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Thread: (Safety) - New OSHA Standards Regarding Silica

  1. #1
    Golden Hawk Member DEEPNHOCK's Avatar
    Join Date
    Oct 2004
    Brooklet, GA, USA. Planet Earth

    Exclamation (Safety) - New OSHA Standards Regarding Silica

    Final OSHA letter regarding silica and safety/health issues.

    (Snippet copy - See link for complete article)


    Crystalline silica is a common mineral found in the earth's crust. Materials like sand, stone, concrete, and mortar contain crystalline silica. It is also used to make products such as glass, pottery, ceramics, bricks, and artificial stone.

    Respirable crystalline silica – very small particles at least 100 times smaller than ordinary sand you might find on beaches and playgrounds – is created when cutting, sawing, grinding, drilling, and crushing stone, rock, concrete, brick, block, and mortar. Activities such as abrasive blasting with sand; sawing brick or concrete; sanding or drilling into concrete walls; grinding mortar; manufacturing brick, concrete blocks, stone countertops, or ceramic products; and cutting or crushing stone result in worker exposures to respirable crystalline silica dust. Industrial sand used in certain operations, such as foundry work and hydraulic fracturing (fracking), is also a source of respirable crystalline silica exposure. About 2.3 million people in the U.S. are exposed to silica at work.

    Workers who inhale these very small crystalline silica particles are at increased risk of developing serious silica-related diseases, including:

    Silicosis, an incurable lung disease that can lead to disability and death;
    Lung cancer;
    Chronic obstructive pulmonary disease (COPD); and
    Kidney disease.
    To better protect workers exposed to respirable crystalline silica, OSHA has issued two new respirable crystalline silica standards: one for construction, and the other for general industry and maritime. OSHA will begin enforcing most provisions of the standard for construction on September 23, 2017, and will begin enforcing most provisions of the standard for general industry and maritime on June 23, 2018.
    HTIH (Hope The Info Helps)


    Get your facts first, and then you can distort them as much as you please. Mark Twain

    Note: SDC# 070190 (and earlier...)

  2. #2
    President Member Commander Eddie's Avatar
    Join Date
    Oct 2010
    Dundee, Oregon
    Thanks for passing this along Jeff. I forwarded the link to our school facilities director for information or action.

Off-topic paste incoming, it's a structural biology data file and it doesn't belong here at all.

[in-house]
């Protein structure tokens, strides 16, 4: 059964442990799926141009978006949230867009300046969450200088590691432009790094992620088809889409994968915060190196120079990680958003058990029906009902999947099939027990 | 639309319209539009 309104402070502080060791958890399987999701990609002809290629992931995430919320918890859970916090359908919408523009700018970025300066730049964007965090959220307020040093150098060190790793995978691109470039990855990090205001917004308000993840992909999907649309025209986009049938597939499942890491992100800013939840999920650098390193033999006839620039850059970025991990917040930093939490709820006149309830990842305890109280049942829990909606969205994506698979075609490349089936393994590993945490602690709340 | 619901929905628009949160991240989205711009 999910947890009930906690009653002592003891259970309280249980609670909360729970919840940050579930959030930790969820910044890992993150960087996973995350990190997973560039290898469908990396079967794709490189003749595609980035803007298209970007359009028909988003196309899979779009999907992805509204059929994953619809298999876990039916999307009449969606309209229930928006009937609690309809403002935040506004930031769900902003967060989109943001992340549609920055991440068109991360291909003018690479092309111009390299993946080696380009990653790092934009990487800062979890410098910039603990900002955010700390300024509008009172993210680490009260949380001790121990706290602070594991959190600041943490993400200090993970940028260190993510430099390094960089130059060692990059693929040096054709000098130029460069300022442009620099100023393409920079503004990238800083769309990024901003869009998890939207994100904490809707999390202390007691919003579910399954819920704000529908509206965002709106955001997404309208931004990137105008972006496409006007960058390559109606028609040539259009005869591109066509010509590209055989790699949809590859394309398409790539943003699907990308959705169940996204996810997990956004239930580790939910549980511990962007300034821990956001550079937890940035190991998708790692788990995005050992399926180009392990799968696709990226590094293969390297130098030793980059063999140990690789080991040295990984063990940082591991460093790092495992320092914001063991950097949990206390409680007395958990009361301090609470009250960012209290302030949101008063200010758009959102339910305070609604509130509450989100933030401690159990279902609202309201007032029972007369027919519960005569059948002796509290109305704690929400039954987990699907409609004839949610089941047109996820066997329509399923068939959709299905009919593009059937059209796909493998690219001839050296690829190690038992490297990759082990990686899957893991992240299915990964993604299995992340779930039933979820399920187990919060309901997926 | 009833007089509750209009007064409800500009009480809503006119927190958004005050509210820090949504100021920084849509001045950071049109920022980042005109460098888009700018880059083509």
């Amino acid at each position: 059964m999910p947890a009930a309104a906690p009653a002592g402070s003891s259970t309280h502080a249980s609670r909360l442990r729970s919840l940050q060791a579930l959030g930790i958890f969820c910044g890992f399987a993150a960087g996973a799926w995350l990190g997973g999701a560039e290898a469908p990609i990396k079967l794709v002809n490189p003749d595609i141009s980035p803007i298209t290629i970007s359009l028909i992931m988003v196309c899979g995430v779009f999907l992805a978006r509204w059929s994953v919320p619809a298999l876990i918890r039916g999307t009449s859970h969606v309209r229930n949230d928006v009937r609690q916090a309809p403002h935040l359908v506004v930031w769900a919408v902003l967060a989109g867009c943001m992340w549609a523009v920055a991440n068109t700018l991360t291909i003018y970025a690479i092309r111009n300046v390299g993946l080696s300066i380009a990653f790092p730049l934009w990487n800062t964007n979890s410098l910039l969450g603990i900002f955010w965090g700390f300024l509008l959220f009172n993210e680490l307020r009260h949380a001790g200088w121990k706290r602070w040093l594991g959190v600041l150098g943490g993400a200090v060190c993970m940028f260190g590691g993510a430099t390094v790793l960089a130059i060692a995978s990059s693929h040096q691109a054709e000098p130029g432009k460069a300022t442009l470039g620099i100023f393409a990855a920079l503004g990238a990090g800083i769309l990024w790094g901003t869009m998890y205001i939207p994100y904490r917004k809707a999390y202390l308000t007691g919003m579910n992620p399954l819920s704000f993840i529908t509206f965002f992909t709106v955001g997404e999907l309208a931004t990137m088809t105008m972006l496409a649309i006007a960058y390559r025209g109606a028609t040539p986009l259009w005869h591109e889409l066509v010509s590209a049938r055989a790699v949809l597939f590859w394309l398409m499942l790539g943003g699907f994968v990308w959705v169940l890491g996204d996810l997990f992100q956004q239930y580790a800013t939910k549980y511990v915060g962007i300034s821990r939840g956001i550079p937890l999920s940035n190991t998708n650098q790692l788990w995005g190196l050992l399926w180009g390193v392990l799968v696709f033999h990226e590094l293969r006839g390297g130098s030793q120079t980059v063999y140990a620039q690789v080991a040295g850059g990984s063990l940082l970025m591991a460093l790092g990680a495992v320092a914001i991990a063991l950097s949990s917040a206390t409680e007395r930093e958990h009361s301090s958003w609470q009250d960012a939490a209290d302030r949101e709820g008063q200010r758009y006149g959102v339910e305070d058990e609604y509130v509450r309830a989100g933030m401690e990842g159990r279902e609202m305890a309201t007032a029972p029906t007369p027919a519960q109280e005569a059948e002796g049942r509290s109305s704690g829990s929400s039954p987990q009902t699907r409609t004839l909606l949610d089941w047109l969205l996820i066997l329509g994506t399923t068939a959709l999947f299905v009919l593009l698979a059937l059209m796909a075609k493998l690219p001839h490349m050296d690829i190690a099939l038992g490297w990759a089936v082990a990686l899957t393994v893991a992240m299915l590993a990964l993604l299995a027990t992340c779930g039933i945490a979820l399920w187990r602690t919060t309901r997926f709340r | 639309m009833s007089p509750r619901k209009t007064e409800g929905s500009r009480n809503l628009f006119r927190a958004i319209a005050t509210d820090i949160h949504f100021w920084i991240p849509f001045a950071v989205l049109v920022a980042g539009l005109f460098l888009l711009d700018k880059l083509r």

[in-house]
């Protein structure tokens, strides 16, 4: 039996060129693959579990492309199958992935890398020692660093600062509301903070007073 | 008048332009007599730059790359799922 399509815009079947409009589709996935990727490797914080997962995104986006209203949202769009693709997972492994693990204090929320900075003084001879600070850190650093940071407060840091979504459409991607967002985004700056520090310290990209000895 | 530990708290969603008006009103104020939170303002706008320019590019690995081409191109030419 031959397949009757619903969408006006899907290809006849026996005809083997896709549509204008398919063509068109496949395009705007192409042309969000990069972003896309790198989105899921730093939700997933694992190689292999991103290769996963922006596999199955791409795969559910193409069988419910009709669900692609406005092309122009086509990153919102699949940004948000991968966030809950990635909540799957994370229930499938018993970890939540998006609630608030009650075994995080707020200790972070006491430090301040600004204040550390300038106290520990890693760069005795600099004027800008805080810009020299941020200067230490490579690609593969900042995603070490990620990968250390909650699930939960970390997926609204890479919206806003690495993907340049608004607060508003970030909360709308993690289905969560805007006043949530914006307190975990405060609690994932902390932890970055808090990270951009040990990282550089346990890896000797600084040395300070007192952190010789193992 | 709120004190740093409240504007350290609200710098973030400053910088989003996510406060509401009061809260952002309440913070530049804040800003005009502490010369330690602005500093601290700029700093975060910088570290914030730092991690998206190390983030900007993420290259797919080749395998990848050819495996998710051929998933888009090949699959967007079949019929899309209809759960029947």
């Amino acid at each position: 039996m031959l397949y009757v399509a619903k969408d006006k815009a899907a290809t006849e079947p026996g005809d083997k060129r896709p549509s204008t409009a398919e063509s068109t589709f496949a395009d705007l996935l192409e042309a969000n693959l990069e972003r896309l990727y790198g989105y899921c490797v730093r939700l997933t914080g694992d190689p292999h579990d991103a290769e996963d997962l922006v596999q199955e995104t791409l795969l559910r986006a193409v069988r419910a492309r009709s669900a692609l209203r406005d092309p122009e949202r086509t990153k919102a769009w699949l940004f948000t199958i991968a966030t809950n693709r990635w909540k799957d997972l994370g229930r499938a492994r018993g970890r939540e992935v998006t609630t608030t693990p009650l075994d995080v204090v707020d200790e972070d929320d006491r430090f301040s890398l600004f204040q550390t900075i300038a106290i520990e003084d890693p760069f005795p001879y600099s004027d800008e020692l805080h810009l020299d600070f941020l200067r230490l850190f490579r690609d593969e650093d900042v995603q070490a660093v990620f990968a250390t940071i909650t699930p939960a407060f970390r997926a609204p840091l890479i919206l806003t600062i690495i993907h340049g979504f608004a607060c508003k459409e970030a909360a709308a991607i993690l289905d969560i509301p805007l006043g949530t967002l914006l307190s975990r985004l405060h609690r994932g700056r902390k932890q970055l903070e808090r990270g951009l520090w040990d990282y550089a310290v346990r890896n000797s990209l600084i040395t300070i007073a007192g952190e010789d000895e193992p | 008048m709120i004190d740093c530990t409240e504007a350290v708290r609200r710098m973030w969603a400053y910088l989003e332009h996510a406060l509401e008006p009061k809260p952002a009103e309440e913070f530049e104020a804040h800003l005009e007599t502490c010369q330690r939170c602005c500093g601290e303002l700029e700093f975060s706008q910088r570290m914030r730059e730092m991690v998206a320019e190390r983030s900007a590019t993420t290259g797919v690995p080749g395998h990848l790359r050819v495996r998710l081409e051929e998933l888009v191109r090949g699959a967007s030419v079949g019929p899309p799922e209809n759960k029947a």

Ed Sallia
    Dundee, OR

    Sol Lucet Omnibus

  3. #3
    President Member
    Join Date
    Apr 2016
    Westbrook, MN
    Silicosis is a disease that causes stiffening of the lung . Silica has been blamed for emphysema, this is confined to silica exposure in those who smoke (more government logic-or lack thereof.) Silica exposure in non-smokers does not pose much of a risk BUT I'm still going to wear a good mask when sandblasting NOT Harbor Freight!) And recommend you do also. J. Cassel MD

  4. #4
    Speedster Member
    Join Date
    Jan 2007
    waukesha, wisconsin, USA.
    Working in heavy industry/manufacturing for a good portion of my life I have breathed silica dust many times. It's good to have a reason why I look and feel this way.
    james r pepper

  5. #5
    Golden Hawk Member jclary's Avatar
    Join Date
    Dec 2008
    Greer, sc, USA.
    Well...perhaps I should get busy and serious about pursuing a "New Invention" I have thought about and never acted upon...a "Wearable Life Protection Bubble," to go along with some of my other ideas, like my "Fun Gauge" (so you could turn around a go home at half a tank of fun...then it would assure any activity would always be fun "there & back!")

    Another, probably more important invention would be a special "FART FILTER UNDERWEAR!"

    That would convert unpleasant sounds to the musical note of your choice,
    and odors to a pleasant flower blossom smell!
    John Clary
    Greer, SC
    SDC member since 1975

  6. #6
    Speedster Member
    Join Date
    Jun 2010
    During the great dust bowl in the mid-west silicosis was known as dust pneumonia, thousands died. Years ago read a book, The Worst Hard Times, that portrayed what these early settlers in the region dealt with, unbelievable. There is a very good video by Pare Lorentz titled "The Plow That Broke The Plains" that is worth watching
    Jerry Kurtz

  7. #7
    President Member
    Join Date
    Dec 2011
    Middle Tennessee
    Oh great something else to 'Kill' me. Or to make a body shop not touch my trucks.

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